The South African architectural firm Counterspace has been selected to design the 2020 Serpentine Pavilion. The Johannesburg-based practice, which is run by three women, Sumayya Vally, Sarah de Villiers, and Amina Kaskar—the youngest architects ever to be commissioned for the project—drew inspiration from London’s migrant communities for its proposal. Now in its twentieth year, the pavilion will be installed in Kensington Gardens and will be on view from June 11 to October 11, 2020.
Known for using both innovative and traditional building techniques, Counterspace will use both low-tech and high-tech approaches to sustainability to build the structure, which will be made of a diverse range of materials including custom K-Briq-modules, which consist of 90 percent recycled construction materials and demolition waste. Since the bricks don’t need to be fired, they produce a tenth of the carbon emissions of standard fired bricks. The pavilion will also be built with cork, provided by Amorim, which can be harvested from bark without having to cut down trees.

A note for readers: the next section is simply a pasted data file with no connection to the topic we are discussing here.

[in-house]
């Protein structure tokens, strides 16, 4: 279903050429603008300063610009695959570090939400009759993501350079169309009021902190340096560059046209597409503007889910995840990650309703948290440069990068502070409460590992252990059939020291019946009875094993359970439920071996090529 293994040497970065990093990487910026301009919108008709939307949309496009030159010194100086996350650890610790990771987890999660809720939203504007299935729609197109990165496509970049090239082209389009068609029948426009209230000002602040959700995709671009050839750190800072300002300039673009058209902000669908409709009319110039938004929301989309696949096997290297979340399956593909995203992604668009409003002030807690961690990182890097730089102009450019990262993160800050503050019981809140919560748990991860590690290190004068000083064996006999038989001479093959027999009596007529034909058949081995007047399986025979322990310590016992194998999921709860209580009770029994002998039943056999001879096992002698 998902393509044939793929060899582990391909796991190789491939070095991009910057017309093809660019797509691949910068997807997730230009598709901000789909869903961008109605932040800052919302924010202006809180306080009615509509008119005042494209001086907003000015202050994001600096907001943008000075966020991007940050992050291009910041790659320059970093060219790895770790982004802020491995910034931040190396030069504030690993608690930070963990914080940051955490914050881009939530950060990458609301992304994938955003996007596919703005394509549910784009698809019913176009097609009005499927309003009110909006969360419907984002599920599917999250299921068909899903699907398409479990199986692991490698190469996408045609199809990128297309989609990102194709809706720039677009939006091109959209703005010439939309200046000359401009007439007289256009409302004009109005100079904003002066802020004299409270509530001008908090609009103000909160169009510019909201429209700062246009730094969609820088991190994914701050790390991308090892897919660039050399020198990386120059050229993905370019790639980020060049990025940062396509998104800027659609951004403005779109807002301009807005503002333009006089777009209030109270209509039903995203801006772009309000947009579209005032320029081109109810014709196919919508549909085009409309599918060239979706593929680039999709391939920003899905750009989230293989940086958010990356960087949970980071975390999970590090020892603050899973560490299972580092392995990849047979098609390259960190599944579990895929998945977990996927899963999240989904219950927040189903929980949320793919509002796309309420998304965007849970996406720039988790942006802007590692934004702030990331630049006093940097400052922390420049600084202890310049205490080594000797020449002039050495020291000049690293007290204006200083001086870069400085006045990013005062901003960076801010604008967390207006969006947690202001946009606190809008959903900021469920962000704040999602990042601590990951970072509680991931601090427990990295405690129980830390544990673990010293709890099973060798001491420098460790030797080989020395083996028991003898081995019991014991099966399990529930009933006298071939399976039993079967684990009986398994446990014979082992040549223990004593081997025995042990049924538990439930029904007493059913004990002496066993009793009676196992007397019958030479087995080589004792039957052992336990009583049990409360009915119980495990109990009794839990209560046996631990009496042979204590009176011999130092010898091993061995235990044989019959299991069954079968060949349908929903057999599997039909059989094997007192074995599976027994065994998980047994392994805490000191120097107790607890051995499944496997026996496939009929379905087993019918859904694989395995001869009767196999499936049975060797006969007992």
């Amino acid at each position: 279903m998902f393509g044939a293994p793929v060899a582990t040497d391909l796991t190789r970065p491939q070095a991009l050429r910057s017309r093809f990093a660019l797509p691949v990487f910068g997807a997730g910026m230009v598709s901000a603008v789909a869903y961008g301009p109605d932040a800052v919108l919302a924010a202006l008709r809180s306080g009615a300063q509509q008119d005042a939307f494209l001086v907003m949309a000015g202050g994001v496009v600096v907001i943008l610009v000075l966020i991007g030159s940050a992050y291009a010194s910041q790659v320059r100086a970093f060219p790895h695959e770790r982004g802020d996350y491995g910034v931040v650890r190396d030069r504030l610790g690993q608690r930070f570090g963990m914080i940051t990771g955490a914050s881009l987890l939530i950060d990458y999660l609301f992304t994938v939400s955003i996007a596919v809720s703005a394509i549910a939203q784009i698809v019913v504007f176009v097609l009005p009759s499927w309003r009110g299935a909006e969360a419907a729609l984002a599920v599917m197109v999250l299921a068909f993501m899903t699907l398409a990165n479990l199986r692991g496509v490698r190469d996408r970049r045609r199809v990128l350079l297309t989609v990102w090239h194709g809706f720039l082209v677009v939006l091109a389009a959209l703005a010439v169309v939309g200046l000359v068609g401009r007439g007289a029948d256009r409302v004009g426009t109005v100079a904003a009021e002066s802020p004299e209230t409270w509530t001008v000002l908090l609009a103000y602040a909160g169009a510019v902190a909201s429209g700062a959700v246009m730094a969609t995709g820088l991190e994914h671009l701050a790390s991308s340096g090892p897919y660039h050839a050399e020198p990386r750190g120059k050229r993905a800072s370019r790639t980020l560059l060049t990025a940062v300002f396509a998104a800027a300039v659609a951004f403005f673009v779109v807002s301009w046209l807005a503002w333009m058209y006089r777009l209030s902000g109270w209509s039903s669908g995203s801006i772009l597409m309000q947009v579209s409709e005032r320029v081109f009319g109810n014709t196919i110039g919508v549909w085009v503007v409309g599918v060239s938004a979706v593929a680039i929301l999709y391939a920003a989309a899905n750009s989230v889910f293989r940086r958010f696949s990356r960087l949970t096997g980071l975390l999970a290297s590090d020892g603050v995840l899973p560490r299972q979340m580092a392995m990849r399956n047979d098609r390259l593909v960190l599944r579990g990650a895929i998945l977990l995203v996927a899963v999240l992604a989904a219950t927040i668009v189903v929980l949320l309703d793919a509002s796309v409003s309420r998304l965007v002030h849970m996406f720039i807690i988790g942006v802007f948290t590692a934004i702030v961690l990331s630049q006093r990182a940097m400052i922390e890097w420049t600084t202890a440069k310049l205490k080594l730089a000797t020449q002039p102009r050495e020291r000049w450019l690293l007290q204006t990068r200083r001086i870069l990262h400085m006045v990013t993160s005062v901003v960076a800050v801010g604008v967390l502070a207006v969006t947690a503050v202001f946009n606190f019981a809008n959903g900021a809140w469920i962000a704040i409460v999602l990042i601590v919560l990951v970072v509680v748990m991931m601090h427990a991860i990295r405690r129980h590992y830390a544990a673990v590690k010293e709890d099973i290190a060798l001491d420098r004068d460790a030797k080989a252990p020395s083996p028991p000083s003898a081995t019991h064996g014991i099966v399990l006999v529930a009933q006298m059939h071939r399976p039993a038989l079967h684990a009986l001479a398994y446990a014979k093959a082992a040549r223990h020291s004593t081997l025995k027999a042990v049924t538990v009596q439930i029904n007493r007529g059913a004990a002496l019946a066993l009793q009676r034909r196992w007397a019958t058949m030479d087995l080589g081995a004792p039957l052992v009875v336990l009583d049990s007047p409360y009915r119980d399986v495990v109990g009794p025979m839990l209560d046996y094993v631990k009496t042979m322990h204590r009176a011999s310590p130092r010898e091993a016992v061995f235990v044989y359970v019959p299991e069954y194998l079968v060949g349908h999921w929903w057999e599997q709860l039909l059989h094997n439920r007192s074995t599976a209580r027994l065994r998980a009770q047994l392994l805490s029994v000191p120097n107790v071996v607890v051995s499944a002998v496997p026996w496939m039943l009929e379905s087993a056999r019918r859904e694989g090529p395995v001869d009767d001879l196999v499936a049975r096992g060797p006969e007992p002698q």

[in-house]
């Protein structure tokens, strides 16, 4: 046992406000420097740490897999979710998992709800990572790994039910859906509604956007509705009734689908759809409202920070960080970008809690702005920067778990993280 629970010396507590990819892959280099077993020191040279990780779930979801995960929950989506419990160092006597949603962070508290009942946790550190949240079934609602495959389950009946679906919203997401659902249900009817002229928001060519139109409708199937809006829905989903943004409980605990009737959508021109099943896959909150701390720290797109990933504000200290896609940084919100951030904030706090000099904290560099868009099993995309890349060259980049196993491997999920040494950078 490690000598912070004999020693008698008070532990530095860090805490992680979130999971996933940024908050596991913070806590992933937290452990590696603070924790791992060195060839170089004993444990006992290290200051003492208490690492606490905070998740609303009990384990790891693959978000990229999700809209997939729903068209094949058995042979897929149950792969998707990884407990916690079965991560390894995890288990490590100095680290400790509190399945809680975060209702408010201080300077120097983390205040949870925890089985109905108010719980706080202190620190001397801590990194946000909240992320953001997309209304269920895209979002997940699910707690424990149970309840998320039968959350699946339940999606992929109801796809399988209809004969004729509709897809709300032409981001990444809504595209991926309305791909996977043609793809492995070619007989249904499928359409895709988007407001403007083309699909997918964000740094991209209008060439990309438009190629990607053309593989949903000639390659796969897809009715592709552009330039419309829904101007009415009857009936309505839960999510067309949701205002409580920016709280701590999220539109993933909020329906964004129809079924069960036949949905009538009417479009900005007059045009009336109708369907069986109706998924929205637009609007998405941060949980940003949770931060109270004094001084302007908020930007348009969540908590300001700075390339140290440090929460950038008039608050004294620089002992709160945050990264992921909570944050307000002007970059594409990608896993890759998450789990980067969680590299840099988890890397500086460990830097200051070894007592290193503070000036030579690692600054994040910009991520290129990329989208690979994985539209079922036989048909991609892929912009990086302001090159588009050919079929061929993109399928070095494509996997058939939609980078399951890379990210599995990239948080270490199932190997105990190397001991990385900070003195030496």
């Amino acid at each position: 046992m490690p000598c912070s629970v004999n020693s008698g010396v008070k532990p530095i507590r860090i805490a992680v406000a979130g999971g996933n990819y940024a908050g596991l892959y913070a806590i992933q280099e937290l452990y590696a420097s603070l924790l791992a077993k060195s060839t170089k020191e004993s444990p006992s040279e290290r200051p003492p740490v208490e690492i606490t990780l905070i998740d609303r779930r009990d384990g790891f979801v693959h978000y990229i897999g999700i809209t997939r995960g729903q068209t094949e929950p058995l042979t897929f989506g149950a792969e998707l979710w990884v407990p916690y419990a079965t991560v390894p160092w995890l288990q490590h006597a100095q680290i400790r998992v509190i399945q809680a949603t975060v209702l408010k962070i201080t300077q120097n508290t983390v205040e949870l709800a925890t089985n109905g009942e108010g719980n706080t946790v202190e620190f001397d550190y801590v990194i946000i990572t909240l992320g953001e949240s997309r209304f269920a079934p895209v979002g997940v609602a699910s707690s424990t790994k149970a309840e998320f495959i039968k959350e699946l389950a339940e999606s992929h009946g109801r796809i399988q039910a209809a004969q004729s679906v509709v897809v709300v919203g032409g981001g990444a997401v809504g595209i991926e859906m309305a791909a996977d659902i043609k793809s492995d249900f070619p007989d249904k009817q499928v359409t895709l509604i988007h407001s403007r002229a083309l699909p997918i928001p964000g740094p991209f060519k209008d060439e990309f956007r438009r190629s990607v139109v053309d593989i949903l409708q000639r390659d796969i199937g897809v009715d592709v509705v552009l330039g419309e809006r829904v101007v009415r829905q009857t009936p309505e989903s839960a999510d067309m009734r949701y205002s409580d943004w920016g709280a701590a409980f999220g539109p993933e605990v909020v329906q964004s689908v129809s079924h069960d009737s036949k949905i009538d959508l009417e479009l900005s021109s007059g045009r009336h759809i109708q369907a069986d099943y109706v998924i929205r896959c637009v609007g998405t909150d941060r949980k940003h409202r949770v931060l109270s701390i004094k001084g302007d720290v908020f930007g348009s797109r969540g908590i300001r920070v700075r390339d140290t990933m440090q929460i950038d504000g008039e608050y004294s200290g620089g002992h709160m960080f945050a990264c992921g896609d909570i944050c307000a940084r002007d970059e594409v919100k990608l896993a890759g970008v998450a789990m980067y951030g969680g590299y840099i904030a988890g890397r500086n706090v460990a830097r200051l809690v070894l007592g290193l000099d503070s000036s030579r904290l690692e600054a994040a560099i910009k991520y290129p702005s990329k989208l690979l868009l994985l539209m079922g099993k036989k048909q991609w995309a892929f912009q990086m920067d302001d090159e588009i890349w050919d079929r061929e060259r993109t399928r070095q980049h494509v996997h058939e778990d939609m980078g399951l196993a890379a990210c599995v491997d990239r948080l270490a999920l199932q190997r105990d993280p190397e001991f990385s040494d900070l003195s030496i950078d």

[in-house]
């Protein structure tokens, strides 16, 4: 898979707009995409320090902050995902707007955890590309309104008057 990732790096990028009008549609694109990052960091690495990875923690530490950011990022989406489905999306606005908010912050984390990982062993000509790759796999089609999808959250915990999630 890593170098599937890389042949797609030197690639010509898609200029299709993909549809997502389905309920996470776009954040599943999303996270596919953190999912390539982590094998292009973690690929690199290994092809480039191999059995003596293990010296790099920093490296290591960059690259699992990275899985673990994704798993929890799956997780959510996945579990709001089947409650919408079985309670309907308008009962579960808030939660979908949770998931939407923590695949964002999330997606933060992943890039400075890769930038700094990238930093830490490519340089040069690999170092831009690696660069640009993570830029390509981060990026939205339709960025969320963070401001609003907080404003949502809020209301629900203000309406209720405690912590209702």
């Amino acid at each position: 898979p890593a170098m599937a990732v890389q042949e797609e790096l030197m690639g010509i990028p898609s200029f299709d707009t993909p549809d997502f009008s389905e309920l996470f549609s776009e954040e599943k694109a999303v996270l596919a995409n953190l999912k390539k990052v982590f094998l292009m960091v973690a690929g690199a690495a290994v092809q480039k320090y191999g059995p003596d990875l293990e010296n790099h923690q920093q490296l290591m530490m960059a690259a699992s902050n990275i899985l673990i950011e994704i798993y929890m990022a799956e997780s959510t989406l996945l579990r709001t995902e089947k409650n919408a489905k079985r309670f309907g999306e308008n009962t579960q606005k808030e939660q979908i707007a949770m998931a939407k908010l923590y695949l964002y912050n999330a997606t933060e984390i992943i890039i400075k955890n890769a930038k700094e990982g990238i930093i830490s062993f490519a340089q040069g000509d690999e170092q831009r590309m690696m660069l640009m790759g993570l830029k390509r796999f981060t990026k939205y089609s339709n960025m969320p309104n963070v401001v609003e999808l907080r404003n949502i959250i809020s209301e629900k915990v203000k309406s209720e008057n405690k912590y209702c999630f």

Parts of the pavilion will be dispatched to Brixton, Hoxton, Hackney, Whitechapel, Ealing, and North Kensington, among other areas in the city, and will be the focus of community programming before they return to Kensington Gardens and are added to the main structure. “The pavilion is itself conceived as an event—the coming together of a variety of forms from across London over the course of the pavilion’s sojourn,” said Vally, the lead architect on the project. “These forms are imprints of some of the places, spaces, and artifacts which have made care and sustenance part of London’s identity.”
Commenting on the project, Serpentine Galleries artistic director Hans Ulrich Obrist said, “The idea of working with different communities is very important for us and Counterspace’s proposal does this in a remarkable way; we were totally convinced by the social dimension of their practice. They bring an African perspective, an international perspective, but they are working with locations and communities right here in London and their pavilion design is inspired by that work.”